A new survey about religion in America has the Religious Right all worked up.
Researchers at Trinity College in Hartford noted a sharp rise in the number of Americans who, when asked to state their religious preference, replied "none." According to some polls, this bloc of Americans now accounts for about 15 percent, and Trinity researchers say it may rise to 20 percent by 2030.
A Religion News Service story on the Pew Forum's Web site is headlined, "One in 5 Americans may be secular by 2030," but I'm not sure that's right. It's a common mistake to assume that the "nones" are secularists or religious skeptics. In fact, as the Trinity study shows, many of them are believers but aren't comfortable in established houses of worship. They practice a kind of "do-it-yourself" spirituality.
Americans feel comfortable adopting beliefs like this because they live in a country that guarantees religious liberty by separating church and state. Free from state-imposed orthodoxy, Americans are able to pick and choose among religions. If a person doesn't like what's going on at one house of worship, there are plenty of others to choose from – or walk away from them all.
It's not surprising that some Americans have soured on entire denominations. It can be hard to find the right fit, and more and more people, it seems, are happy to piece together an individualized spirituality that draws on many sources.
This practice is by no means limited to "New Age" devotees or religious liberals. A conservative Christian I know has told me that he just isn't happy with the churches around him. His solution is to pray and study the Bible at home. I'm sure he's not the only one.
I have to wonder if church-based politicking hasn't played a role in the rise of the "nones" as well. Several polls have shown that Americans are uncomfortable with politics emanating from the pulpit. People go to a house of worship to get close to God or share fellowship with other believers – not to be told which candidate to support or hear a lecture on public policy.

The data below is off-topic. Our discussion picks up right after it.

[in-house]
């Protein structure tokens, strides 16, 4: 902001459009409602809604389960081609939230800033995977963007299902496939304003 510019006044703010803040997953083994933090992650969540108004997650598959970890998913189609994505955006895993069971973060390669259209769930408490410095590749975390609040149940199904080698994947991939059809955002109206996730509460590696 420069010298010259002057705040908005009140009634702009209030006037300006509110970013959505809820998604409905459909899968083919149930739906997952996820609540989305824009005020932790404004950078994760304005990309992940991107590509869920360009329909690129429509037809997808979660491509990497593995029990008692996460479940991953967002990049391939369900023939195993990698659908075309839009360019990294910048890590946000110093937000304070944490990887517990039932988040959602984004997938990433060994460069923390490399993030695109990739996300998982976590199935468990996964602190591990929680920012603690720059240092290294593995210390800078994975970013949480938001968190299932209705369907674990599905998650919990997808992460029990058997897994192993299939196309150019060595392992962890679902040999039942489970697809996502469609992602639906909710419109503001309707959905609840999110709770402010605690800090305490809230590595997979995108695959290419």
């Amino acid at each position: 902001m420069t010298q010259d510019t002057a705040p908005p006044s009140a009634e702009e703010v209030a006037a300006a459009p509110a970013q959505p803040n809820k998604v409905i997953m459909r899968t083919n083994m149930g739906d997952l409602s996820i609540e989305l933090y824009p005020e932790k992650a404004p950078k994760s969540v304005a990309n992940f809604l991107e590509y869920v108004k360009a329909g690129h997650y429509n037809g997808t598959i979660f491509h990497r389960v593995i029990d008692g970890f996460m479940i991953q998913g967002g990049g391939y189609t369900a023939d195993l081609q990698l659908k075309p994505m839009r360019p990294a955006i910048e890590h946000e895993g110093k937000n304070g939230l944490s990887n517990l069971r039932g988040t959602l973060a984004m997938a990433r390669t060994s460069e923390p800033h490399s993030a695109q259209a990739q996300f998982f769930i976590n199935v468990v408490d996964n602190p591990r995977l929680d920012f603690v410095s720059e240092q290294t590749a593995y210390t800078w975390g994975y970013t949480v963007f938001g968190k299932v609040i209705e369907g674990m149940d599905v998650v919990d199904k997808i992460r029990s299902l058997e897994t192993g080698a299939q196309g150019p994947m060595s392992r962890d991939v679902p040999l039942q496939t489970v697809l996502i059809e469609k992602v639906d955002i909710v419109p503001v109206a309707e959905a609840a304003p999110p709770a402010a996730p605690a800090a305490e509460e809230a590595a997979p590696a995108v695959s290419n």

Yet the Religious Right keeps egging pastors to politicize their pulpits and to sermonize constantly about abortion, same-sex marriage and now even health-care reform. No wonder people are voting with their feet.
Although the "nones" are getting more attention now, there's nothing new about them or their ideas. Remember that Thomas Jefferson, unhappy with the interpretation of the Bible being promoted by many of the clergy of his time, "rewrote" the New Testament by cutting out certain passages and pasting together what was left to create his own version!
This trend terrifies the Religious Right, of course. How dare Americans presume to interpret holy books and articles of faith for themselves, unaided by TV preachers, dogmatic clergy or other go-betweens?
Leaders of the Religious Right just don't get it. The intolerance, near-fanatical insistence on adherence to a narrow dogma and obsession with politics are driving many away – yet they just keep it up.
Here's a recent example of Religious Right intolerance: Last Friday, about 3,000 Muslims gathered on Capitol Hill to pray for our nation. It's the sort of event evangelical Christians have held many times. Yet several Religious Right groups went ballistic, issuing dire warnings that a peaceful prayer rally was intended to "Islamicize" the United States. (That would be a neat trick for a religion that accounts for less than 1 percent of the population.)
The day of the rally, fundamentalist protesters, led by rabid anti-abortion leader Flip Benham, showed up and harassed attendees. One rally speaker had to ask them to stop shouting during the prayers.
"We would never come to a prayer meeting that you have to make a disturbance," Hamad Chebli, an imam at the Islamic Society of Central Jersey, told the protestors. "Please show us some respect. This is a sacred moment. Just as your Sunday is sacred, our Friday is sacred."
Of course Benham and his gang had a constitutional right to hold a counter-protest, but that doesn't mean it was a smart thing to do. The illiberal protest – and the Religious Right's whining about the Muslim gathering generally – only served to showcase the intolerance of a movement more and more people want nothing to do with.
In a way I suppose I should urge the Religious Right on. The more its leaders and foot soldiers yammer, the less people seem interested in being drafted into their misguided far-right political movement.
I can't help but think that's a good thing.